I work mostly in the Niger Delta region of Nigeria. Three major problems of interest to me in this region are poverty, water pollution and water security. The Niger Delta, which is one of the most important wetlands in Nigeria, is the largest wetland in Africa and the third largest wetland area in the world. Wetlands represent 2.6% of Nigeria’s land area of about 923,768km2.
Sadly, the Niger Delta wetland has been subjected to over 40 years of devastation as a result of intense oil and gas activities, and urbanization. Oil production in the Delta extends over a million hectares of vegetated land, mostly wetlands. Thus far, oil exploration in the Delta has led to the destruction of over 4000km2 of the green forest, including freshwater swamps, mangroves and lowland forests. Incessant oil spill and indiscriminate gas flaring constitute a significant threat to the coastal wetlands of the Delta.
In Nigeria, there is no region with such a feverish population growth, industrial expansion and urbanization rate than the Delta, which compares only with Lagos. The effect of these land use changes includes deforestation and loss of wetlands. Land use change here is a big problem which will not go away as it disrupts the hydrological cycle of drainage basins and alters both the balance between rainfall and evaporation and the runoff response of any area. The changes in surface composition and the introduction of man- made drainage systems especially in urban areas causes a series of wide-ranging effects that can increase flood volumes and peak flow rates, reduce low flows and even intensify local storm activity; often these overwhelm and pollute drinking water systems.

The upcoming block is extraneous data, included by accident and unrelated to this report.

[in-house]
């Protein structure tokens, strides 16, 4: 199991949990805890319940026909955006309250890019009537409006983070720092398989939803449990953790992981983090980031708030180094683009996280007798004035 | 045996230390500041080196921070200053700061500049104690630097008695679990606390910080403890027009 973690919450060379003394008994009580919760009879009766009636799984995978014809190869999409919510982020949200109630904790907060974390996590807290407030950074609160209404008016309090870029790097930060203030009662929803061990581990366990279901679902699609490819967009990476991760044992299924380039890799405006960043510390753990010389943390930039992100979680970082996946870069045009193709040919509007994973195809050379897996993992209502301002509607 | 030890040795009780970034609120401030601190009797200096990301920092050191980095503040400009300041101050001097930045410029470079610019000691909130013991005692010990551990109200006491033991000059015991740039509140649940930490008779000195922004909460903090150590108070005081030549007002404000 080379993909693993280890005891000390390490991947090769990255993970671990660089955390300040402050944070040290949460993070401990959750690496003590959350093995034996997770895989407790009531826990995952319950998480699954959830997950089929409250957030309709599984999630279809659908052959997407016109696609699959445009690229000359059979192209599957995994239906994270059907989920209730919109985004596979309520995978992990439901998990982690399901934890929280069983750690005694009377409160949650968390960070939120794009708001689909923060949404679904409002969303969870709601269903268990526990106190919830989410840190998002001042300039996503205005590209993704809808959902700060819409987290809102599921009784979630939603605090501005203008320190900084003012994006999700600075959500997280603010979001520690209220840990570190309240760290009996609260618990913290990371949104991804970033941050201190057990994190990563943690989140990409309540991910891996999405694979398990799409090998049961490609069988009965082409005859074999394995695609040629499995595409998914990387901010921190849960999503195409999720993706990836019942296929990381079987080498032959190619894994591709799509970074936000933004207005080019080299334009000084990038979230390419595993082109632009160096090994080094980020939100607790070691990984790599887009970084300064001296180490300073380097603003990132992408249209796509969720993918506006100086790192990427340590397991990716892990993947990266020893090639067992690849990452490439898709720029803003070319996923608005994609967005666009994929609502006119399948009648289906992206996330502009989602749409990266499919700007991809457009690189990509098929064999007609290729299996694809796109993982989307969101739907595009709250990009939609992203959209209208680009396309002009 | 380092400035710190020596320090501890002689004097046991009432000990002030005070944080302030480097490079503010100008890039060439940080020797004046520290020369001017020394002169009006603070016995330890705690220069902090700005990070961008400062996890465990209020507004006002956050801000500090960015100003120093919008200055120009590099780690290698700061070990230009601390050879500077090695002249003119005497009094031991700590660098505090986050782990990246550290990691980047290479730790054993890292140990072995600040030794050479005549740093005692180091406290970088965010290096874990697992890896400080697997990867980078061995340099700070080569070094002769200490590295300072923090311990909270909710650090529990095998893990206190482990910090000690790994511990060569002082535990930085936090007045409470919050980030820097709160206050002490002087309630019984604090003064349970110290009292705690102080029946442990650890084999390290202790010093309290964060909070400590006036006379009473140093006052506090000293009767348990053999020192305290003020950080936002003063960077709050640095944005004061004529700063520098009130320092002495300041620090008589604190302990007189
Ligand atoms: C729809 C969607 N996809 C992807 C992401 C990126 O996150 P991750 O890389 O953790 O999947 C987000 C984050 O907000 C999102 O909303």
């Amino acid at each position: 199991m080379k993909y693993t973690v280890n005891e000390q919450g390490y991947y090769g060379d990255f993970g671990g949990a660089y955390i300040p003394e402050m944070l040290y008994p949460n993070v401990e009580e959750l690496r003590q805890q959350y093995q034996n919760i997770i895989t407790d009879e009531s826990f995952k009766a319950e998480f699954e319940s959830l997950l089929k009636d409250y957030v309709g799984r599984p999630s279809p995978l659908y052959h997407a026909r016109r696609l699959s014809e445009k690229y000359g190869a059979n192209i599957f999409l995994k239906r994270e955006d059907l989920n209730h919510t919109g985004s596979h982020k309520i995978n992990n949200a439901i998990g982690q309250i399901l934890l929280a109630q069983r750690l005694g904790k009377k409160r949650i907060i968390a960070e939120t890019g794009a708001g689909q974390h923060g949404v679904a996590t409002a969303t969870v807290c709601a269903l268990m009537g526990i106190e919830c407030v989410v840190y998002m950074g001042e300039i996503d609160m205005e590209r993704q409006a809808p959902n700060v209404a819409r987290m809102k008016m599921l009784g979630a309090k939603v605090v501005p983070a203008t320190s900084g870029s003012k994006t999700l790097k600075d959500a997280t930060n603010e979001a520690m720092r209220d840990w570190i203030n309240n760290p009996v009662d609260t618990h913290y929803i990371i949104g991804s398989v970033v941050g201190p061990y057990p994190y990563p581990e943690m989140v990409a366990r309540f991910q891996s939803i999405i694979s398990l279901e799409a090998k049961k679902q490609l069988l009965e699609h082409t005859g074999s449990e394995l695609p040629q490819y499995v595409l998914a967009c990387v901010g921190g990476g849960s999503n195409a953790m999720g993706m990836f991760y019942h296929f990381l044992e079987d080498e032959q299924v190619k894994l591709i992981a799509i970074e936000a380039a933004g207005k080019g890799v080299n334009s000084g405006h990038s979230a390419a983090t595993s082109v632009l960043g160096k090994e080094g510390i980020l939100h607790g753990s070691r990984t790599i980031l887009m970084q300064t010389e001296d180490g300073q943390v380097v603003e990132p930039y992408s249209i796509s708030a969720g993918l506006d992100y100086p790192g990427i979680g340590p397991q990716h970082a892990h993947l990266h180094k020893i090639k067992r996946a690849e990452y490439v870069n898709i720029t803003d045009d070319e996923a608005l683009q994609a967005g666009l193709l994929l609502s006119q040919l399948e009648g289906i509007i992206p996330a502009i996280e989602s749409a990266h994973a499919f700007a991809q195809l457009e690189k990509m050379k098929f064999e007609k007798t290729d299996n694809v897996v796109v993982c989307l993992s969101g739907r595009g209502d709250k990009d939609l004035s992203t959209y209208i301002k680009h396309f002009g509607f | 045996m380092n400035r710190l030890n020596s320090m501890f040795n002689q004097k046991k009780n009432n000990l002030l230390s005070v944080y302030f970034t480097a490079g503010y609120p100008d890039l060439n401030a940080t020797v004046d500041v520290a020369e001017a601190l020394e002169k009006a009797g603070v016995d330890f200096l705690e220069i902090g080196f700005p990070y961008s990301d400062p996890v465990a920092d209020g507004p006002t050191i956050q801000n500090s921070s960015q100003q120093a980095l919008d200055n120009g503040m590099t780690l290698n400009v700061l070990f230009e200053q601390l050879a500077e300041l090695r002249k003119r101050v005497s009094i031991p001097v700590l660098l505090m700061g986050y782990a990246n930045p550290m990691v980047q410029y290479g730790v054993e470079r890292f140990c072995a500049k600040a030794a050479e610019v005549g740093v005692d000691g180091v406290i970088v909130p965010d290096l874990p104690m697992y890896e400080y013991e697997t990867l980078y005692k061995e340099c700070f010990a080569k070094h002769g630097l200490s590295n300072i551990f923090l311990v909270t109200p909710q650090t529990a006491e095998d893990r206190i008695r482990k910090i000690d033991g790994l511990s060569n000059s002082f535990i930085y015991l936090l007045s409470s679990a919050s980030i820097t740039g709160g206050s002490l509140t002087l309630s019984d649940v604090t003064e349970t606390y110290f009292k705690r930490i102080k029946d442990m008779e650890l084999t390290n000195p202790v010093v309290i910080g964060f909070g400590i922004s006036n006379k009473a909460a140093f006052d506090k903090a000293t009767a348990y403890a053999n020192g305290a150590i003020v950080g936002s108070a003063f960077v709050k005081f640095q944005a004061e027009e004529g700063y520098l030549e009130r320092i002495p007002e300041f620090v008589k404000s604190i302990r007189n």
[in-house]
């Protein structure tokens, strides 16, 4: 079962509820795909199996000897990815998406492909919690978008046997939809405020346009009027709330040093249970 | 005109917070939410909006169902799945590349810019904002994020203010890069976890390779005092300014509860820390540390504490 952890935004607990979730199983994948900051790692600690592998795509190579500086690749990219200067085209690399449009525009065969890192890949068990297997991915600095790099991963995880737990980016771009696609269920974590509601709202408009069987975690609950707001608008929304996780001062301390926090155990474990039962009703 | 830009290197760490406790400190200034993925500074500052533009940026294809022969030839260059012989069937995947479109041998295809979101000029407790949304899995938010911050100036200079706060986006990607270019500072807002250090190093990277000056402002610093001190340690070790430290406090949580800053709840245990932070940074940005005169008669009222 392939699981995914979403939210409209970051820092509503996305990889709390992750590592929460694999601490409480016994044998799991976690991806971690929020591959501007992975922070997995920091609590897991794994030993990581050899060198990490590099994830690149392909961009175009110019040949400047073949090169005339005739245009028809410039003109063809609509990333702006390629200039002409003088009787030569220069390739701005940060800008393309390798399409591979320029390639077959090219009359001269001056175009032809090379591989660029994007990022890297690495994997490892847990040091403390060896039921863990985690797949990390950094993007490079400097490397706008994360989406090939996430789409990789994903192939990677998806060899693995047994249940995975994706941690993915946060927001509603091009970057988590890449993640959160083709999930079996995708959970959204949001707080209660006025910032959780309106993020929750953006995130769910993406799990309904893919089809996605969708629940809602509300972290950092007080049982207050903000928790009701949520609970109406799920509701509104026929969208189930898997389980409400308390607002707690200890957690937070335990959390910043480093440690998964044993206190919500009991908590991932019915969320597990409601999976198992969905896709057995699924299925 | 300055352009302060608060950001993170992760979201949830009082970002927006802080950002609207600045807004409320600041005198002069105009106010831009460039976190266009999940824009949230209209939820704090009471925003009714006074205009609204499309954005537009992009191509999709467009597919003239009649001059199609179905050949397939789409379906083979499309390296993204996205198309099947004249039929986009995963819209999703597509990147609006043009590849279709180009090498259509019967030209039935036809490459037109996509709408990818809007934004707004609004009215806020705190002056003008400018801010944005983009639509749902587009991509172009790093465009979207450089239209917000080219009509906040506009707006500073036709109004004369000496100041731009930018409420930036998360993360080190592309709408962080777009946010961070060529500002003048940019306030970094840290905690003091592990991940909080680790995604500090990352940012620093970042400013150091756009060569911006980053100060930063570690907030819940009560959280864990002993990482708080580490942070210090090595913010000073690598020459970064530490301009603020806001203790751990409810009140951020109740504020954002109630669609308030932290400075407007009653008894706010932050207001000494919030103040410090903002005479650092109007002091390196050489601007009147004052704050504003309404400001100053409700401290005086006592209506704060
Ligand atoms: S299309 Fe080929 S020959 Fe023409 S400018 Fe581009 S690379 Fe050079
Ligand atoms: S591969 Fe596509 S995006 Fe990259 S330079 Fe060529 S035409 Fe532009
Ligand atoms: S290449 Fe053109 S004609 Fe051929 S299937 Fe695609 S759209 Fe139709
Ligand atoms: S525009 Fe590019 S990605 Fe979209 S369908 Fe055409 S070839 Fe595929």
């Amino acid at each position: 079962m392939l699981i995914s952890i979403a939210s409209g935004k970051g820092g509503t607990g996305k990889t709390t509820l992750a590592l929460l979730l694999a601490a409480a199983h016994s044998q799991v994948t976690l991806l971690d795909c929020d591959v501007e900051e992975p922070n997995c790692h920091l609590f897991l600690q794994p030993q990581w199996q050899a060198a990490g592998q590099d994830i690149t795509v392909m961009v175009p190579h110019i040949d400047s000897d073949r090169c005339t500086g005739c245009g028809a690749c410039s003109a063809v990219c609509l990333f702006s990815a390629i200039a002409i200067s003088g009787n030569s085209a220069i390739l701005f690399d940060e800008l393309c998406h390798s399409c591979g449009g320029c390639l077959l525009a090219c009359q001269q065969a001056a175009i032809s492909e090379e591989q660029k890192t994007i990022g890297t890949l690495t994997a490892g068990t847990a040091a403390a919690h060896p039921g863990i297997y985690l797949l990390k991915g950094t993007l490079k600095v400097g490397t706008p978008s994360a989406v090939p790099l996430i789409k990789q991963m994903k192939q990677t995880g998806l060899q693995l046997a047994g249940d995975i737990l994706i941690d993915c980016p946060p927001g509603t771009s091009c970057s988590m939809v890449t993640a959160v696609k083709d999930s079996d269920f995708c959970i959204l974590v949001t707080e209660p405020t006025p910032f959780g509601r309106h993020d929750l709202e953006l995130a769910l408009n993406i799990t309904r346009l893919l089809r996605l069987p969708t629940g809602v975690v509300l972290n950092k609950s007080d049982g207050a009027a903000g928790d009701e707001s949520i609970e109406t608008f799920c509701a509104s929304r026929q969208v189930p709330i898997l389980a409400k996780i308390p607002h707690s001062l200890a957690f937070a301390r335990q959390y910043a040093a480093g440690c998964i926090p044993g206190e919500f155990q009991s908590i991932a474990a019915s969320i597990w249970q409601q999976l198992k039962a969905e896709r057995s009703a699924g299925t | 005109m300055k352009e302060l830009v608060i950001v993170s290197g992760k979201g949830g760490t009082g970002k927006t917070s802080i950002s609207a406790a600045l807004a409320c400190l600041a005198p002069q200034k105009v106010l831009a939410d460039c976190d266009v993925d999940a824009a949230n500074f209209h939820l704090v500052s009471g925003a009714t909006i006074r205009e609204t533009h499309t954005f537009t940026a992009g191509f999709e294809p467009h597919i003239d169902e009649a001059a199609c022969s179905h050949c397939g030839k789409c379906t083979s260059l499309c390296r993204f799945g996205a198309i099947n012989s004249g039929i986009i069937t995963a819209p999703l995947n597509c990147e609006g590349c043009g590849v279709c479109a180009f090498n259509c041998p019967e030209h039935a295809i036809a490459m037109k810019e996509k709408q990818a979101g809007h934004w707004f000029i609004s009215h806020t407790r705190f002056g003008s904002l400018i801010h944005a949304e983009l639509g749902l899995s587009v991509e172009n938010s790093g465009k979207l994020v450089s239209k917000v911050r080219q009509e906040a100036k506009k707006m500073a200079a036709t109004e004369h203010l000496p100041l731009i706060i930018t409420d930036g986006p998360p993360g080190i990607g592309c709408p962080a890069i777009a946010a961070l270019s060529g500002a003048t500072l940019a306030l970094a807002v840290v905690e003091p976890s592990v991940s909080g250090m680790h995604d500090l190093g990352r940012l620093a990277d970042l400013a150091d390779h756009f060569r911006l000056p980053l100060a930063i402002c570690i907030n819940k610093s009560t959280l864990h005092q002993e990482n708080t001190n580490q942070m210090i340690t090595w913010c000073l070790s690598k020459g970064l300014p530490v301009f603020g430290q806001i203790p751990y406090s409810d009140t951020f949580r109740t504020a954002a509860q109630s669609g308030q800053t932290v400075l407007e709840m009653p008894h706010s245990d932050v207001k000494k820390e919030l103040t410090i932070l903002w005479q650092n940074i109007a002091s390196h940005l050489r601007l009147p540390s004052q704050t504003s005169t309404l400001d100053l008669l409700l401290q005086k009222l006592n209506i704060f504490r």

The shrinkage and loss of wetlands robs the Delta of the ecological services provided by wetlands. The hydrology of wetlands is central to their functioning and in turn plays a key role in determining the benefits that they provide such as the sustenance of both the surface and groundwater resources. Wetlands also function as natural sponges that trap and slowly release surface water, rain, groundwater and floodwaters. Wetland vegetation also helps to slow the speed of floodwaters and distribute them more gradually over the floodplain. Thus, the combined water storage and braking action of wetlands helps to lower flood heights and reduce erosion.
Flooding incidents and Pollution of water sources by on-site sanitation and industrial activities in the delta owes their remote origin to these issues and would be reasonably ameliorated when wetlands and forests are allowed to be, with minimal perturbation. In doing my work, I have always canvassed the need to conserve some part of this rich delta, not only its rich biodiversity but the entire ecosystem in order to support livelihood, minimize flooding and support rivers, streams and groundwater systems and sustain clean drinking water supplies. Enforceable policies or laws are desired in order to stop further degradation or developments on floodplains. The involvement of the communities in doing and achieving targets set in this regard is very crucial and urgent.